Game rooms

A Bacliff game room, 127 Grand Ave., is open on Wednesday, May 8, 2019. Bacliff has two of four operating game rooms in Galveston County.

GALVESTON

Years after getting permission from the Texas Legislature to regulate game rooms in unincorporated areas, Galveston County has finally begun issuing permits to the controversial businesses.

The county April 1 began enforcing its rules for game rooms, including requiring the businesses to register, officials said.

As of last week, 10 game rooms had either been permitted or had permits pending, said Garret Foskit, the county’s nuisance abatement program supervisor.

Three of the game rooms are in unincorporated Alvin, in west Galveston County and three more are in Bacliff, in the east. Two are in San Leon and two more in Crystal Beach on Bolivar Peninsula.

Foskit, who has worked for the county for 24 years, is in charge of receiving and vetting game room applications, and inspecting them for compliance with the county’s rules.

It’s a completely new job within the county, Foskit said.

“The newness of the program makes this job challenging,” he said. “There are issues that come up that require research, coordination and consideration before acting on that delay the process.

“Every form and letter has to be created from scratch, which also takes time.”

In December, county commissioners approved new rules that required that game rooms — businesses that contain six or more electronic gambling machines — to apply for and receive permits, or else be fined up to $10,000 a day.

Applying for a permits costs $1,000 and game-room owners must submit to an inspection by the county. Game-room owners must also identify themselves to the county or else face more fines.

State lawmakers gave the county the ability to regulate game rooms in 2015, but it took more than four years for commissioners to hire Foskit and approve rules to regulate game rooms in unincorporated areas of the county.

The goal of the regulations is to reduce some of the nuisances that officials say are brought on by game rooms. County law enforcement officials have said for years that some of the businesses violate state gambling laws by paying out cash prizes, or that they attract other kinds of crime and bad behavior.

While officials denied the goal of the new regulations was to eliminate game rooms, it appears to have some effect on the number of businesses that are in operation. When the county approved the rules in December, there were 15 game rooms in the county.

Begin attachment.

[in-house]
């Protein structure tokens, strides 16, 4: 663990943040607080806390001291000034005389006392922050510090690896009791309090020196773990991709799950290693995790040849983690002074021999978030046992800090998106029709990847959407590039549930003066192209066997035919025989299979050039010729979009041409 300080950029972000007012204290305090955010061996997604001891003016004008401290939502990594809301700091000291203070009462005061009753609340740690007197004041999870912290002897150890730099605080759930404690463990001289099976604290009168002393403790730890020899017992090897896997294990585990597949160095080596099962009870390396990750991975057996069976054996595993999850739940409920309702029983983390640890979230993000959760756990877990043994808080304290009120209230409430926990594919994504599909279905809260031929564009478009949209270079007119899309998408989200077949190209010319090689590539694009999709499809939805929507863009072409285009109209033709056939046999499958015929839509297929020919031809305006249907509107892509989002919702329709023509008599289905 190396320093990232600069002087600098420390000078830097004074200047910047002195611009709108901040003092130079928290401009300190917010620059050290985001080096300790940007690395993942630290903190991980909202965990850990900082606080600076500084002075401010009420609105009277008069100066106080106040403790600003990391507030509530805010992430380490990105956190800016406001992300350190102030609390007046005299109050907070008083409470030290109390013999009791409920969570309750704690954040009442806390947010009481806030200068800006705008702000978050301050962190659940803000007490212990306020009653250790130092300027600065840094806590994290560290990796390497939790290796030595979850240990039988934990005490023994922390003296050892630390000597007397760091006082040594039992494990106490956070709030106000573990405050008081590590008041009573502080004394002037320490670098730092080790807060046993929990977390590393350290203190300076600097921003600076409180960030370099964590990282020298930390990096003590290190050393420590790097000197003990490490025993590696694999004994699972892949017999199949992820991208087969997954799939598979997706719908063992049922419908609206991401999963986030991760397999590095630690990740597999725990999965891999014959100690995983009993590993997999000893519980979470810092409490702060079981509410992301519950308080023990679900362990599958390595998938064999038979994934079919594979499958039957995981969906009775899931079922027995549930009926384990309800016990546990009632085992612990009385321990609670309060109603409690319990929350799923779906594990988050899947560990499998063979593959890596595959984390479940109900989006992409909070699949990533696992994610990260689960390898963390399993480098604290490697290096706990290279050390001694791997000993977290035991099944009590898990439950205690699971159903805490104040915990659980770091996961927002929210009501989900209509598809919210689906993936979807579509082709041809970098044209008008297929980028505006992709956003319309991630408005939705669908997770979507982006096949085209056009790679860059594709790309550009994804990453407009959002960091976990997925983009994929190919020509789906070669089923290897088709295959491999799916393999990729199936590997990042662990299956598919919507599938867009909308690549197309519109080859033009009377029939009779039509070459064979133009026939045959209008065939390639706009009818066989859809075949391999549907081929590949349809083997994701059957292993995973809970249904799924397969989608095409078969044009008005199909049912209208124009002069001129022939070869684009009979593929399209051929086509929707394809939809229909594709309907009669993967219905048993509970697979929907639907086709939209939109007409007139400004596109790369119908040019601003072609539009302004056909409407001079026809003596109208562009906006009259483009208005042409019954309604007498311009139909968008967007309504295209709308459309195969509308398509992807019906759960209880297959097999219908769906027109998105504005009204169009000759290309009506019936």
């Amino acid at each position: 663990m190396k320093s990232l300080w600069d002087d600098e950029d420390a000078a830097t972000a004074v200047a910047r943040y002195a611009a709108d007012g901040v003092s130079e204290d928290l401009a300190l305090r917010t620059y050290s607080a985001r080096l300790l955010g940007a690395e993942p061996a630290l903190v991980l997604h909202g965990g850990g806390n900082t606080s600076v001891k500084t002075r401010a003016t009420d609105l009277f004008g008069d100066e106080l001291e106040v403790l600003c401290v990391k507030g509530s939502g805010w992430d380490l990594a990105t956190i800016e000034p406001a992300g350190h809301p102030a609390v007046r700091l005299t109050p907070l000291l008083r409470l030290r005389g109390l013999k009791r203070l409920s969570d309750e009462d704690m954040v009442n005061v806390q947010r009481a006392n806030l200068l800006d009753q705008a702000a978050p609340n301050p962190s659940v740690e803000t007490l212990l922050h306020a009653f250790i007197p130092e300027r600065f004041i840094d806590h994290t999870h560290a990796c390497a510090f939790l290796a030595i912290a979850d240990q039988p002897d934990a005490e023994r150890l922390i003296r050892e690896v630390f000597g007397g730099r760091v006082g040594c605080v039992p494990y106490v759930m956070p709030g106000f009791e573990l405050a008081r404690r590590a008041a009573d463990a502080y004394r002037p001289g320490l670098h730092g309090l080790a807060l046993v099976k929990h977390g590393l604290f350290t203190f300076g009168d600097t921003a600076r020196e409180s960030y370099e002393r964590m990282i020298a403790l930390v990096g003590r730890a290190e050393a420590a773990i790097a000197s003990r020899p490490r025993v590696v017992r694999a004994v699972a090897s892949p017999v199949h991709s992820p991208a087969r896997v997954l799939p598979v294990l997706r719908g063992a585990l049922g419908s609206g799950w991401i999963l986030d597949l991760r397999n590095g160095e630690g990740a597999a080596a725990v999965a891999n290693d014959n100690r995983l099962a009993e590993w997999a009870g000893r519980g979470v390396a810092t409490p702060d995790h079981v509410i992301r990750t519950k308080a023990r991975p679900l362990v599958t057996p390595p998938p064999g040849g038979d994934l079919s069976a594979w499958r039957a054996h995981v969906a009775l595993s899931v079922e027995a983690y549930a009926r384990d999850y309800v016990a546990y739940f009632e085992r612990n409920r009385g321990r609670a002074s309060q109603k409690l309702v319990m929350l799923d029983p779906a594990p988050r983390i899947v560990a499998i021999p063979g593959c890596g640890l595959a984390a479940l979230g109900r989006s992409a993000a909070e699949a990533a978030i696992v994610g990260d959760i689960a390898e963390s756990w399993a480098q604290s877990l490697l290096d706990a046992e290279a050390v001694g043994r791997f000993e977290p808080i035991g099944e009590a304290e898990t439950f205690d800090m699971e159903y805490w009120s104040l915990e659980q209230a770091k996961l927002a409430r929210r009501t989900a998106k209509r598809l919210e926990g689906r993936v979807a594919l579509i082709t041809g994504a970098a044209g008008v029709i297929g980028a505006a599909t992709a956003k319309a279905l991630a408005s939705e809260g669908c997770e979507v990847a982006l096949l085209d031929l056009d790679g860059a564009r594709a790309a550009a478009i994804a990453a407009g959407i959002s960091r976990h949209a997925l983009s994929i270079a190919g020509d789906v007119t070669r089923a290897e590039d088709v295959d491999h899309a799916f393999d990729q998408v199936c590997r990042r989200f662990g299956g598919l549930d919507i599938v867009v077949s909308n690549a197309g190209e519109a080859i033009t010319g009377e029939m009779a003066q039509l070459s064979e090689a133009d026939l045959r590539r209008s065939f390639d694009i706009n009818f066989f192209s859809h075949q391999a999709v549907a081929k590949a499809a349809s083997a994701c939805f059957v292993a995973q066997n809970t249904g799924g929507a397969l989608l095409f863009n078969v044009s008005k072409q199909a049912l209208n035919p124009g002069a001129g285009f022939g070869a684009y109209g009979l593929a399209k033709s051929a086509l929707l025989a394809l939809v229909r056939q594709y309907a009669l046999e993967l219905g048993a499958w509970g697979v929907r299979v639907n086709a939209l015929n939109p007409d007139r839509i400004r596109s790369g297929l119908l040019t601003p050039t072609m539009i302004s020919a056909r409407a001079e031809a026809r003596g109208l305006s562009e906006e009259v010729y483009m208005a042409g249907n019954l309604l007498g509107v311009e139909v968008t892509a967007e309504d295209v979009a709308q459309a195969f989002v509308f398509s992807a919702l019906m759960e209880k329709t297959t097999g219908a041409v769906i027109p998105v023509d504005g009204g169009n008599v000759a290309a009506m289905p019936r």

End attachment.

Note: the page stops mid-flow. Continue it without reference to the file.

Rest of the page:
Since the new rules went into effect, the county has not fined or seized property from any game room operators, Foskit said. To do that, the county would need to file criminal charges against the businesses though the Galveston County District Attorney’s Office, he said.

John Wayne Ferguson: 409-683-5226; john.ferguson@galvnews.com or on Twitter @johnwferguson.

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(4) comments

Randy Chapman

"County law enforcement officials have said for years that some of the businesses violate state gambling laws by paying out cash prizes". Ya think? Some? How about all of them.

Don Schlessinger

Cash for prizes? I thought all the stuffed animals won in these rooms were sold to dollar stores.[beam]

James Lippert

Ill gotten gains have no lasting value. These "game rooms" are a pariah on the poor, often underrepresented members of society. Congrats to Commissioner Apffel and Officer Foskit. Glad Galveston County is taking action to clean up the streets!

Amanda Khan

The strict regulations definitely clean up the scene but thankfully there are reputable game rooms that live up to the requirements. These few reputable game rooms provide a place for people to go that the regulators are aware of. Otherwise, underground game rooms would start popping up like what you see in Harris county.

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